NZ Level 7 (NZC) Level 2 (NCEA)

Features of Populations and Samples

Lesson

In statistical experiments and surveys, we need to be precise in identifying the group of subjects that are being studied.

When the Australian Bureau of Statistics conducts a *census*, every person in the country is part of the study and the statistical term for this large group of people is a *population*.

In another kind of study, researchers may wish to gather information about every koala living in a particular region in the south-east of the country. The population in this study would be all the koalas living in the region.

In practice, it can be difficult and expensive to gather information about every subject in a population. For this reason, researchers often choose to restrict a study to a sample drawn from the population. If the sample is selected carefully, it can provide good information about the whole population without the expense of conducting a census.

A piece of numerical information about a population is referred to as a population *parameter*. For example, the average weight of koalas living in a particular region is a population parameter.

The same information obtained from a sample from the population is called an *estimator *as it is used to estimate the population parameter. The average weight of a random sample of koalas drawn from the population is an estimator for the average weight of koalas in the population as a whole.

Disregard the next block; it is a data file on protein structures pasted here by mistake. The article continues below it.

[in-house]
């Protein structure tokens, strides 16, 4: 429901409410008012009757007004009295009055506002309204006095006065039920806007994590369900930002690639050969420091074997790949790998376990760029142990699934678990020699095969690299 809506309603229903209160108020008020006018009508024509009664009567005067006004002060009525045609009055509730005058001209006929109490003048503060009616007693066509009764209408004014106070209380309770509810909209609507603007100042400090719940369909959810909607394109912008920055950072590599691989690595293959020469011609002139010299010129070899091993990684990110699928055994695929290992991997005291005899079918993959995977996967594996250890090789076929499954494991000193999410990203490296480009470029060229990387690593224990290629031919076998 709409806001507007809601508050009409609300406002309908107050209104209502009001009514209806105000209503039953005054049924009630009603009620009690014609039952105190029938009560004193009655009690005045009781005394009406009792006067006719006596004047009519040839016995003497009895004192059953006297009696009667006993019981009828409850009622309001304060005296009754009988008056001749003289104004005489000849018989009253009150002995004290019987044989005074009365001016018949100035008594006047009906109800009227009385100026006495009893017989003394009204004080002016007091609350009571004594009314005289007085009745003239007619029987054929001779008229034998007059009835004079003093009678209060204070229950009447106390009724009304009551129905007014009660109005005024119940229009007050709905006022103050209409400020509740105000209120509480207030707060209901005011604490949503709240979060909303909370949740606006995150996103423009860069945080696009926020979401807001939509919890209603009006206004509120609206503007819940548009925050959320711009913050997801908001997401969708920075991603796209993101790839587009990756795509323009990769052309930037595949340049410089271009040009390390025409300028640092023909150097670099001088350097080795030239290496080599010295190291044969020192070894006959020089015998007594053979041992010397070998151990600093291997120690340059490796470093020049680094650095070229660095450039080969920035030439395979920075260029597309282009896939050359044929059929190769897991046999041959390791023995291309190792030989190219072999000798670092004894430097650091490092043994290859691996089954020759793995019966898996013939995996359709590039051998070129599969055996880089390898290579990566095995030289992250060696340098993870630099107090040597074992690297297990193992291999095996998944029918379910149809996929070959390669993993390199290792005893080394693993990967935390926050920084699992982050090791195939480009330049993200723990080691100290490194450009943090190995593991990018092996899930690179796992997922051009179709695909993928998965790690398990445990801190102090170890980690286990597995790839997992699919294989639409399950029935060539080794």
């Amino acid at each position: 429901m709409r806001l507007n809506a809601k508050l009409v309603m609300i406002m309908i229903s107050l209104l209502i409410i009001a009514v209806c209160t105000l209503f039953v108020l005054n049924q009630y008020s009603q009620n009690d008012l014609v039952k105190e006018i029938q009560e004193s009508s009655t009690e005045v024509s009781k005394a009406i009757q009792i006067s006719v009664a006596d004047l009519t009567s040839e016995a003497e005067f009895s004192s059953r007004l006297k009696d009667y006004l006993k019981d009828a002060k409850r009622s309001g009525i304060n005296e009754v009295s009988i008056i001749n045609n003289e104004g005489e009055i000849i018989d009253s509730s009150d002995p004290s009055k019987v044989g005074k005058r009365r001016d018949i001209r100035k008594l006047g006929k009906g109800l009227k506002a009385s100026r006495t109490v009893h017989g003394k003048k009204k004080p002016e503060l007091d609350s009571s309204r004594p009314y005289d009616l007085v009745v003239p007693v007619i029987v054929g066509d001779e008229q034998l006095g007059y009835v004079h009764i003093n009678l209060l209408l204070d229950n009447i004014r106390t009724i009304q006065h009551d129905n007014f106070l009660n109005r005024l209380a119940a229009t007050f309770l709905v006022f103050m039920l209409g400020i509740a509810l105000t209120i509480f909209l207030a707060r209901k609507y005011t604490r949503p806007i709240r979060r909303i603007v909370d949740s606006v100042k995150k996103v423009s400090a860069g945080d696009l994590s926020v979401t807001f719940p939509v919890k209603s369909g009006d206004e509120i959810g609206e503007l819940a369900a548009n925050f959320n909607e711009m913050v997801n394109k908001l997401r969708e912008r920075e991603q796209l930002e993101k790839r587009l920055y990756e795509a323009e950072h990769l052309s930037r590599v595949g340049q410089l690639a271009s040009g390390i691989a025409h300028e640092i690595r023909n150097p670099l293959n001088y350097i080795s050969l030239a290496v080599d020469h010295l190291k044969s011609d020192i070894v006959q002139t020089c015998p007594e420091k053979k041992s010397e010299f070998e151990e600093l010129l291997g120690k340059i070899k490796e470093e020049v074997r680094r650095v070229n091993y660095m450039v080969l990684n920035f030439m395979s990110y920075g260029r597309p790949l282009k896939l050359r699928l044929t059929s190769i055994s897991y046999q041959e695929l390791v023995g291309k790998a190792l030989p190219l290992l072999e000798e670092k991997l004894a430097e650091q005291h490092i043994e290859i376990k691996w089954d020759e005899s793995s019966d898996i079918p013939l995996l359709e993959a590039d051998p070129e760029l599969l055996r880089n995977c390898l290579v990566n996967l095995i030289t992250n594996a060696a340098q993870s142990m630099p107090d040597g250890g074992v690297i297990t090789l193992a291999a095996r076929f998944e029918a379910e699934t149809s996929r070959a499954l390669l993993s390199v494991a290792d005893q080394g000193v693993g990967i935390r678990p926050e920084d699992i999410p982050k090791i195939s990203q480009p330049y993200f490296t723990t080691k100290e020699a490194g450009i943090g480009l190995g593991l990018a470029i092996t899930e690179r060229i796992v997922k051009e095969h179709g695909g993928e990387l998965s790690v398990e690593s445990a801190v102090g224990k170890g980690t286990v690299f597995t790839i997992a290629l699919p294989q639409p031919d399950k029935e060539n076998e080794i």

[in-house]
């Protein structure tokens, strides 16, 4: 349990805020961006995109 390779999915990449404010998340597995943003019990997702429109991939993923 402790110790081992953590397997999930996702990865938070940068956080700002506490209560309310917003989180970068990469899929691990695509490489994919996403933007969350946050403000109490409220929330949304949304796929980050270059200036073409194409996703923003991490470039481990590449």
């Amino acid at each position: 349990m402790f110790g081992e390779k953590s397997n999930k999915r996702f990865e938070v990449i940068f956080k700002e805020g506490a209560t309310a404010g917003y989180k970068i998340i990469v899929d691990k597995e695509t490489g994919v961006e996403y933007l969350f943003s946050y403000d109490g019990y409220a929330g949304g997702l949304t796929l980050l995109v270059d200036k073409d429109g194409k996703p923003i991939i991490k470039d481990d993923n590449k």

In statistical work, certain symbols are used, by convention, for some population parameters and their corresponding estimators.

As a rule, the population parameters are not known but are assumed to exist. The estimators are numbers called *statistics*. These are calculated from measurements taken on the sample.

The *mean *of a set of numerical results for a population is given the symbol $\mu$`μ`. The population mean, $\mu$`μ`, is usually not known precisely unless it is found through a census. However, it is estimated from a sample of $n$`n` measurements $x_1,x_2,x_3,...,x_n$`x`1,`x`2,`x`3,...,`x``n` by taking the average. This estimator is given the symbol $\overline{x}$`x`, read as '$x$`x`-bar'.

In symbols, we write $\overline{x}=\frac{1}{n}\sum_{i=1}^nx_i$`x`=1`n``n`∑`i`=1`x``i`.

The standard deviation of a population is given the symbol $\sigma$`σ` (*sigma*). The estimator for $\sigma$`σ` is the sample standard deviation, signified by the letter $s$`s`.

To calculate the statistic $s$`s`, we use $s=\sqrt{\frac{1}{n-1}\sum_{i=1}^n\left(x_i-\overline{x}\right)^2}$`s`=√1`n`−1`n`∑`i`=1(`x``i`−`x`)2. Notice that to get the estimator $s$`s` for $\sigma$`σ`, we usually need the estimator $\overline{x}$`x` for $\mu$`μ` as part of the calculation.

The students belonging to a school are defined to be the population for a particular study. The students belonging to one class from the school might then be considered to be a sample from the population.

It is known from the school's enrollment records that the average age of the student population at the school is $15.25$15.25 years. However, the average age of the students in the sample class is $16.5$16.5 years.